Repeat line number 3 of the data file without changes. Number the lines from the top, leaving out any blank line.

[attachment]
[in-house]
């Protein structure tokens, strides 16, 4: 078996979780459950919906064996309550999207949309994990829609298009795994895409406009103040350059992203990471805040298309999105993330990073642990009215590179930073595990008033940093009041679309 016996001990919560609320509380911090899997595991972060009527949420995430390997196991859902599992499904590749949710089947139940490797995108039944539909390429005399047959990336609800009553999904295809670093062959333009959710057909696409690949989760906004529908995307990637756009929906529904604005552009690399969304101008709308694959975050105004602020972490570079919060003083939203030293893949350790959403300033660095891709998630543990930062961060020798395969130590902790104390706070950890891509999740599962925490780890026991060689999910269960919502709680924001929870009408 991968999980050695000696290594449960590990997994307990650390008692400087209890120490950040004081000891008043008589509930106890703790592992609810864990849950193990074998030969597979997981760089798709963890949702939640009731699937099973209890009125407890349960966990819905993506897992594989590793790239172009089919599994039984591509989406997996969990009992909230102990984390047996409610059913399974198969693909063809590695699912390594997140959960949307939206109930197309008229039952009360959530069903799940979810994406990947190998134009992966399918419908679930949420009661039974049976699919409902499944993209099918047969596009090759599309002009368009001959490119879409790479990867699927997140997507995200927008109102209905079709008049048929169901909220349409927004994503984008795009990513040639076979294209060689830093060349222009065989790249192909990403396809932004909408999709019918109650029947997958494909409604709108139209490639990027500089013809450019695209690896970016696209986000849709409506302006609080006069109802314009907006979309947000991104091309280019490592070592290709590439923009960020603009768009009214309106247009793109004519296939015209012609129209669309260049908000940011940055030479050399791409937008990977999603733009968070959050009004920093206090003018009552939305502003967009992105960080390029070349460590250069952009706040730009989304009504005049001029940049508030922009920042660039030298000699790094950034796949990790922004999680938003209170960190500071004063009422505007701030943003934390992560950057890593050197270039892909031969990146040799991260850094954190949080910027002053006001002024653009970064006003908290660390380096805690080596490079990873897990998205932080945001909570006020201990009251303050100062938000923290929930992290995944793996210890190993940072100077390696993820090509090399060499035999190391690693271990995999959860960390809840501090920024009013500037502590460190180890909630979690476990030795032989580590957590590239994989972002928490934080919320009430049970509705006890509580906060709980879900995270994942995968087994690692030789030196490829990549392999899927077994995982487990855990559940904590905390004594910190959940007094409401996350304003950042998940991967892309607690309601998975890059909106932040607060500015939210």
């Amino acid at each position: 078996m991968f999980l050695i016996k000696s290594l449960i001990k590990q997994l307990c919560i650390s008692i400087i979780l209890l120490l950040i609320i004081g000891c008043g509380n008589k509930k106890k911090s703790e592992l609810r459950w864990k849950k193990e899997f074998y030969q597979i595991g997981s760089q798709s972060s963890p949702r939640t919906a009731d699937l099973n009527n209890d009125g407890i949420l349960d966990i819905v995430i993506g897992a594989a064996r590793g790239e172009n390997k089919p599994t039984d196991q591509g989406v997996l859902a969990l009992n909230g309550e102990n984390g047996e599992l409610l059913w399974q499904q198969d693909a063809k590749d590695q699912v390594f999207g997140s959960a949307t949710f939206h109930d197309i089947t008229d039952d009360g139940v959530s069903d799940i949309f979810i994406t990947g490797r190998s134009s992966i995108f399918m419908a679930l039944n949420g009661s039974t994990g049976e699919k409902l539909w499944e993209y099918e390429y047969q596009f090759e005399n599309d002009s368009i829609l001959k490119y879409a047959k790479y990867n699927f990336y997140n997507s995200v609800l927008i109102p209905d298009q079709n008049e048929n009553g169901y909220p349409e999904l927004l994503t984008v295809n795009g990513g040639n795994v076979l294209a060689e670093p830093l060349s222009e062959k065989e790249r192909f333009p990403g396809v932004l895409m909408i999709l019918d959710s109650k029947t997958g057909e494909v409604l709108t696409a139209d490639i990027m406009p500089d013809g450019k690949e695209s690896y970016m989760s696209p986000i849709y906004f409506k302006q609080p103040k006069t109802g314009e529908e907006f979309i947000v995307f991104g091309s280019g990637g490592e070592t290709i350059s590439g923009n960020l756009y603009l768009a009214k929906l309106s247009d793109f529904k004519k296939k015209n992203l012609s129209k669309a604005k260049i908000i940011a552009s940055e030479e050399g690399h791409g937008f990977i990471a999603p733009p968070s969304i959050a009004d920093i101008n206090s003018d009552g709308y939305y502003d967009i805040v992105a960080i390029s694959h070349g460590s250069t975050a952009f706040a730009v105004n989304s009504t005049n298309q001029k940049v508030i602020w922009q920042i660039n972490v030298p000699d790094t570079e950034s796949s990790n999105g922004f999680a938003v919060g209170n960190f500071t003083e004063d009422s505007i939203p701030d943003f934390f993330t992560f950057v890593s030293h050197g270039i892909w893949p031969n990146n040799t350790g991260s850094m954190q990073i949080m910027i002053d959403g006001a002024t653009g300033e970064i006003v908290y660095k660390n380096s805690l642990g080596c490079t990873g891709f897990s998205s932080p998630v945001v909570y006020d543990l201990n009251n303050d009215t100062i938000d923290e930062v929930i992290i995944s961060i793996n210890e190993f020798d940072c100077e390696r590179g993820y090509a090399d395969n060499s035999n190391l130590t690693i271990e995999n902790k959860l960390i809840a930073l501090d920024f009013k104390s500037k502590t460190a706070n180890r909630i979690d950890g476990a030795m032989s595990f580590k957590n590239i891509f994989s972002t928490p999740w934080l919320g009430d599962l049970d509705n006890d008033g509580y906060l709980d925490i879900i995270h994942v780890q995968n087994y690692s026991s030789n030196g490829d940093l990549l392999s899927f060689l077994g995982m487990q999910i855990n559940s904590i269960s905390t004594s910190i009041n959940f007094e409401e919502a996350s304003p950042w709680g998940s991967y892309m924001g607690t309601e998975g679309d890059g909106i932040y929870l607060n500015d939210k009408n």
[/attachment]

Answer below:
């Amino acid at each position: 078996m991968f999980l050695i016996k000696s290594l449960i001990k590990q997994l307990c919560i650390s008692i400087i979780l209890l120490l950040i609320i004081g000891c008043g509380n008589k509930k106890k911090s703790e592992l609810r459950w864990k849950k193990e899997f074998y030969q597979i595991g997981s760089q798709s972060s963890p949702r939640t919906a009731d699937l099973n009527n209890d009125g407890i949420l349960d966990i819905v995430i993506g897992a594989a064996r590793g790239e172009n390997k089919p599994t039984d196991q591509g989406v997996l859902a969990l009992n909230g309550e102990n984390g047996e599992l409610l059913w399974q499904q198969d693909a063809k590749d590695q699912v390594f999207g997140s959960a949307t949710f939206h109930d197309i089947t008229d039952d009360g139940v959530s069903d799940i949309f979810i994406t990947g490797r190998s134009s992966i995108f399918m419908a679930l039944n949420g009661s039974t994990g049976e699919k409902l539909w499944e993209y099918e390429y047969q596009f090759e005399n599309d002009s368009i829609l001959k490119y879409a047959k790479y990867n699927f990336y997140n997507s995200v609800l927008i109102p209905d298009q079709n008049e048929n009553g169901y909220p349409e999904l927004l994503t984008v295809n795009g990513g040639n795994v076979l294209a060689e670093p830093l060349s222009e062959k065989e790249r192909f333009p990403g396809v932004l895409m909408i999709l019918d959710s109650k029947t997958g057909e494909v409604l709108t696409a139209d490639i990027m406009p500089d013809g450019k690949e695209s690896y970016m989760s696209p986000i849709y906004f409506k302006q609080p103040k006069t109802g314009e529908e907006f979309i947000v995307f991104g091309s280019g990637g490592e070592t290709i350059s590439g923009n960020l756009y603009l768009a009214k929906l309106s247009d793109f529904k004519k296939k015209n992203l012609s129209k669309a604005k260049i908000i940011a552009s940055e030479e050399g690399h791409g937008f990977i990471a999603p733009p968070s969304i959050a009004d920093i101008n206090s003018d009552g709308y939305y502003d967009i805040v992105a960080i390029s694959h070349g460590s250069t975050a952009f706040a730009v105004n989304s009504t005049n298309q001029k940049v508030i602020w922009q920042i660039n972490v030298p000699d790094t570079e950034s796949s990790n999105g922004f999680a938003v919060g209170n960190f500071t003083e004063d009422s505007i939203p701030d943003f934390f993330t992560f950057v890593s030293h050197g270039i892909w893949p031969n990146n040799t350790g991260s850094m954190q990073i949080m910027i002053d959403g006001a002024t653009g300033e970064i006003v908290y660095k660390n380096s805690l642990g080596c490079t990873g891709f897990s998205s932080p998630v945001v909570y006020d543990l201990n009251n303050d009215t100062i938000d923290e930062v929930i992290i995944s961060i793996n210890e190993f020798d940072c100077e390696r590179g993820y090509a090399d395969n060499s035999n190391l130590t690693i271990e995999n902790k959860l960390i809840a930073l501090d920024f009013k104390s500037k502590t460190a706070n180890r909630i979690d950890g476990a030795m032989s595990f580590k957590n590239i891509f994989s972002t928490p999740w934080l919320g009430d599962l049970d509705n006890d008033g509580y906060l709980d925490i879900i995270h994942v780890q995968n087994y690692s026991s030789n030196g490829d940093l990549l392999s899927f060689l077994g995982m487990q999910i855990n559940s904590i269960s905390t004594s910190i009041n959940f007094e409401e919502a996350s304003p950042w709680g998940s991967y892309m924001g607690t309601e998975g679309d890059g909106i932040y929870l607060n500015d939210k009408n």